Although African Americans make up just 13 percent of the U.S. population, we account for 33 percent of the missing in the Federal Bureau of Investigation’s database. Cases involving African Americans also tend to receive less media coverage than missing Whites, with missing men of color getting even less attention.
NewsOne has partnered with the Black and Missing Foundation to focus on the crisis of missing African Americans.
October is National Domestic Violence Awareness Month. For the remainder of the month, Find our Missing will explore the unfortunate link between domestic violence and missing persons.
Shaquita Yolanda Bell (pictured), 23, was in an abusive relationship with her boyfriend Michael Dickerson in 1996. Dickerson had been charged with beating Bell in the past, with Bell even claiming that he held a loaded gun to her head.
“He said he would kill me because he’s going to get locked up anyway,” Bell, a bakery clerk with three children, the youngest of whom was Dickerson’s child, wrote in her datebook, according to the Washington Post.
And she had, had enough.
“I finally left him before he killed me,” she wrote before moving to Alexandria, Va., from Laurel, Md., to stay with her grandmother.
That’s why family members were shocked when she was seen leaving her grandmother’s house with Dickerson in June of 1996.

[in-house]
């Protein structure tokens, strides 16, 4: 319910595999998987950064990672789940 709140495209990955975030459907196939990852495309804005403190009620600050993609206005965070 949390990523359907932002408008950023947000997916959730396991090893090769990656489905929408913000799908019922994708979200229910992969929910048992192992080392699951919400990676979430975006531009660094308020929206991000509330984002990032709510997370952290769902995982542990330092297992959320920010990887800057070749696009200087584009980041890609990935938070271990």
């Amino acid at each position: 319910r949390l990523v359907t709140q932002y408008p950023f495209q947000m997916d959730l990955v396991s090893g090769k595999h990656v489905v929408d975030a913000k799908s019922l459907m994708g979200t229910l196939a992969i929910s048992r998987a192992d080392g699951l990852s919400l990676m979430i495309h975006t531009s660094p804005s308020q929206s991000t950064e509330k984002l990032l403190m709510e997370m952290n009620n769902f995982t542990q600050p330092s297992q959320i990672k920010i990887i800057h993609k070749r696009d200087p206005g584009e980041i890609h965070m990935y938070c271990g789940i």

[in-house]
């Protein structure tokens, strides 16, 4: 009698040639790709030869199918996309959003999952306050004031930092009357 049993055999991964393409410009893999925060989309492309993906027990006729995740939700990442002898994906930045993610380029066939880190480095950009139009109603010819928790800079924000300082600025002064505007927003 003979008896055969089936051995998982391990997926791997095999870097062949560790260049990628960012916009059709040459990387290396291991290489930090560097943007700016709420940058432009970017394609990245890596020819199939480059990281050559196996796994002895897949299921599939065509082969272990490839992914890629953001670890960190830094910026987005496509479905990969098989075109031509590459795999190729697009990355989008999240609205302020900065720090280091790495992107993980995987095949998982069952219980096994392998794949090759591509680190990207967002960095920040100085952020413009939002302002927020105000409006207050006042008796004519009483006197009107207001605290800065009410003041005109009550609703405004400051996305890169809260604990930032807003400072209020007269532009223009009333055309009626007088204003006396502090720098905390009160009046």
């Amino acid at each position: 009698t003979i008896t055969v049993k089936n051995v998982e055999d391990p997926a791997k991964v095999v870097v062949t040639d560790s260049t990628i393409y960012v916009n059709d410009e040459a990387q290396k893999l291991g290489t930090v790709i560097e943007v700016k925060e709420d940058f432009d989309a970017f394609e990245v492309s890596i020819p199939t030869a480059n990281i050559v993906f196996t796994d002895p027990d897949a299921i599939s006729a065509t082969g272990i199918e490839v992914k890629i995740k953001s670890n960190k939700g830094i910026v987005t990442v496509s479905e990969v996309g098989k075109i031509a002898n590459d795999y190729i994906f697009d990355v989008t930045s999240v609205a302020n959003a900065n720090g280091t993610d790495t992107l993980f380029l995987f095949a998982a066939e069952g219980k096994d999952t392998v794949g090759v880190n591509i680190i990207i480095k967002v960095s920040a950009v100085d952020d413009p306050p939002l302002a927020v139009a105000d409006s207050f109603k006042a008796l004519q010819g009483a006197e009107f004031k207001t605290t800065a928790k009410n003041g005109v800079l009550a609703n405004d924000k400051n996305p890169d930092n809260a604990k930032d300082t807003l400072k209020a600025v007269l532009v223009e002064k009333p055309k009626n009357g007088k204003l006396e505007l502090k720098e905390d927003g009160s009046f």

It was the last time relatives would see her alive.
Dickerson was eventually charged with her murder, and while he initially denied killing Bell, he took a plea deal, agreeing to reveal where he had buried her body.
According to court documents reviewed by the Post, a man, who allegedly helped hide Bell’s body, said “that he [Dickerson] shot her in a rage, she fell, and he then stood over her firing until the gun stopped.”
Bell’s family has still not been able to find where her body was allegedly buried.
Bell’s case is an example of how domestic violence and missing persons cases are related, said Derrica Wilson, president and co-founder of the Black and Missing Foundation.
“Many missing persons of color cases that we have been directly involved in were a result of domestic violence. Often times when women and children are involved in a violent relationship, the abuser will file a “missing” person report. It is actually an attempt to find the victim who may have left to seek a safe place,” said Wilson.
According to the National Coalition Against Domestic Violence, 33 percent of female homicide victims are killed by an intimate partner. In 70 to 80 percent of intimate partner homicides, no matter which partner was killed, the man abused the woman before the incident.